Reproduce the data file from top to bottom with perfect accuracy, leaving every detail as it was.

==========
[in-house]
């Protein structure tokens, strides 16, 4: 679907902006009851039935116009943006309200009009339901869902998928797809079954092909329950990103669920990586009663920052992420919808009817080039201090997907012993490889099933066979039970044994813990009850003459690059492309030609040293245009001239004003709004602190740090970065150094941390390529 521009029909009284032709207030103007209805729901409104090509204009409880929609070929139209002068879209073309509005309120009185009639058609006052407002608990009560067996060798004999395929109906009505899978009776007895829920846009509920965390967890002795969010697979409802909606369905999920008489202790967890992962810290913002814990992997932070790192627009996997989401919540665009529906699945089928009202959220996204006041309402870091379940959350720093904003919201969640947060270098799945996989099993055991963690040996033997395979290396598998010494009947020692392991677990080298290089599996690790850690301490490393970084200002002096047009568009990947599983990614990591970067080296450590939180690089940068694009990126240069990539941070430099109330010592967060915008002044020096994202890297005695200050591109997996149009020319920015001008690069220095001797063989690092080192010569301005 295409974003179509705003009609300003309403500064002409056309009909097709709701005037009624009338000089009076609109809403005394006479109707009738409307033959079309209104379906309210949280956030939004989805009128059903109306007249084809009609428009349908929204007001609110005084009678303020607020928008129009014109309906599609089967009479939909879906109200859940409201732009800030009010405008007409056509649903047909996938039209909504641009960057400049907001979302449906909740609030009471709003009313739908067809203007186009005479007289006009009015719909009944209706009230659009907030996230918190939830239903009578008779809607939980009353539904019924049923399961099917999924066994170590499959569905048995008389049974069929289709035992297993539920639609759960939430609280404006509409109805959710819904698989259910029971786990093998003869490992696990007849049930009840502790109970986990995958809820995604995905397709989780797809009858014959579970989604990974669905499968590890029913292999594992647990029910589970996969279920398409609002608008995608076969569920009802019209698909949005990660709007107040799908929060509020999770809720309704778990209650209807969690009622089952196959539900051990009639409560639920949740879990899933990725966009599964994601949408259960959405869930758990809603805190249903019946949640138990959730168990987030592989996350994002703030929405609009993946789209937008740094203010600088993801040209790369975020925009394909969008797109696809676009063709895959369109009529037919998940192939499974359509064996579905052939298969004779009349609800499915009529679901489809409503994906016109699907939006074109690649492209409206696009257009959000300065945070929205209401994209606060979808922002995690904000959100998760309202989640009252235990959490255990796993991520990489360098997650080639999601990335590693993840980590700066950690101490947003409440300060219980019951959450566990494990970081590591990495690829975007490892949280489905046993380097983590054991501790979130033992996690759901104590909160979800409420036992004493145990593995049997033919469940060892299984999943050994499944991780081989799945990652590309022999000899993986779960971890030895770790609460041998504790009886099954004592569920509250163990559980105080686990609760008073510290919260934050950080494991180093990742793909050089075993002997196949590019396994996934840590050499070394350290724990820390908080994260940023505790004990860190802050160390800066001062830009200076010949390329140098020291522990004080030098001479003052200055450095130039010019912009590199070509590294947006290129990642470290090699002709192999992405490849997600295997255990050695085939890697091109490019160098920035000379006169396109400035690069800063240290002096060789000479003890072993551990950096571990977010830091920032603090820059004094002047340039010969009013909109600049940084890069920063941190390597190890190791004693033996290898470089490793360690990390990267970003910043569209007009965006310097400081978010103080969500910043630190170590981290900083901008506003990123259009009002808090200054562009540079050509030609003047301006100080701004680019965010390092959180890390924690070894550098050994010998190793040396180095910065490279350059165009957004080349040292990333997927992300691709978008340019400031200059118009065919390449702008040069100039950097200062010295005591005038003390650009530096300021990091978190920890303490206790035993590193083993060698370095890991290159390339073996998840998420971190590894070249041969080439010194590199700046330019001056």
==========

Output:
[in-house]
């Protein structure tokens, strides 16, 4: 679907902006009851039935116009943006309200009009339901869902998928797809079954092909329950990103669920990586009663920052992420919808009817080039201090997907012993490889099933066979039970044994813990009850003459690059492309030609040293245009001239004003709004602190740090970065150094941390390529 521009029909009284032709207030103007209805729901409104090509204009409880929609070929139209002068879209073309509005309120009185009639058609006052407002608990009560067996060798004999395929109906009505899978009776007895829920846009509920965390967890002795969010697979409802909606369905999920008489202790967890992962810290913002814990992997932070790192627009996997989401919540665009529906699945089928009202959220996204006041309402870091379940959350720093904003919201969640947060270098799945996989099993055991963690040996033997395979290396598998010494009947020692392991677990080298290089599996690790850690301490490393970084200002002096047009568009990947599983990614990591970067080296450590939180690089940068694009990126240069990539941070430099109330010592967060915008002044020096994202890297005695200050591109997996149009020319920015001008690069220095001797063989690092080192010569301005 295409974003179509705003009609300003309403500064002409056309009909097709709701005037009624009338000089009076609109809403005394006479109707009738409307033959079309209104379906309210949280956030939004989805009128059903109306007249084809009609428009349908929204007001609110005084009678303020607020928008129009014109309906599609089967009479939909879906109200859940409201732009800030009010405008007409056509649903047909996938039209909504641009960057400049907001979302449906909740609030009471709003009313739908067809203007186009005479007289006009009015719909009944209706009230659009907030996230918190939830239903009578008779809607939980009353539904019924049923399961099917999924066994170590499959569905048995008389049974069929289709035992297993539920639609759960939430609280404006509409109805959710819904698989259910029971786990093998003869490992696990007849049930009840502790109970986990995958809820995604995905397709989780797809009858014959579970989604990974669905499968590890029913292999594992647990029910589970996969279920398409609002608008995608076969569920009802019209698909949005990660709007107040799908929060509020999770809720309704778990209650209807969690009622089952196959539900051990009639409560639920949740879990899933990725966009599964994601949408259960959405869930758990809603805190249903019946949640138990959730168990987030592989996350994002703030929405609009993946789209937008740094203010600088993801040209790369975020925009394909969008797109696809676009063709895959369109009529037919998940192939499974359509064996579905052939298969004779009349609800499915009529679901489809409503994906016109699907939006074109690649492209409206696009257009959000300065945070929205209401994209606060979808922002995690904000959100998760309202989640009252235990959490255990796993991520990489360098997650080639999601990335590693993840980590700066950690101490947003409440300060219980019951959450566990494990970081590591990495690829975007490892949280489905046993380097983590054991501790979130033992996690759901104590909160979800409420036992004493145990593995049997033919469940060892299984999943050994499944991780081989799945990652590309022999000899993986779960971890030895770790609460041998504790009886099954004592569920509250163990559980105080686990609760008073510290919260934050950080494991180093990742793909050089075993002997196949590019396994996934840590050499070394350290724990820390908080994260940023505790004990860190802050160390800066001062830009200076010949390329140098020291522990004080030098001479003052200055450095130039010019912009590199070509590294947006290129990642470290090699002709192999992405490849997600295997255990050695085939890697091109490019160098920035000379006169396109400035690069800063240290002096060789000479003890072993551990950096571990977010830091920032603090820059004094002047340039010969009013909109600049940084890069920063941190390597190890190791004693033996290898470089490793360690990390990267970003910043569209007009965006310097400081978010103080969500910043630190170590981290900083901008506003990123259009009002808090200054562009540079050509030609003047301006100080701004680019965010390092959180890390924690070894550098050994010998190793040396180095910065490279350059165009957004080349040292990333997927992300691709978008340019400031200059118009065919390449702008040069100039950097200062010295005591005038003390650009530096300021990091978190920890303490206790035993590193083993060698370095890991290159390339073996998840998420971190590894070249041969080439010194590199700046330019001056």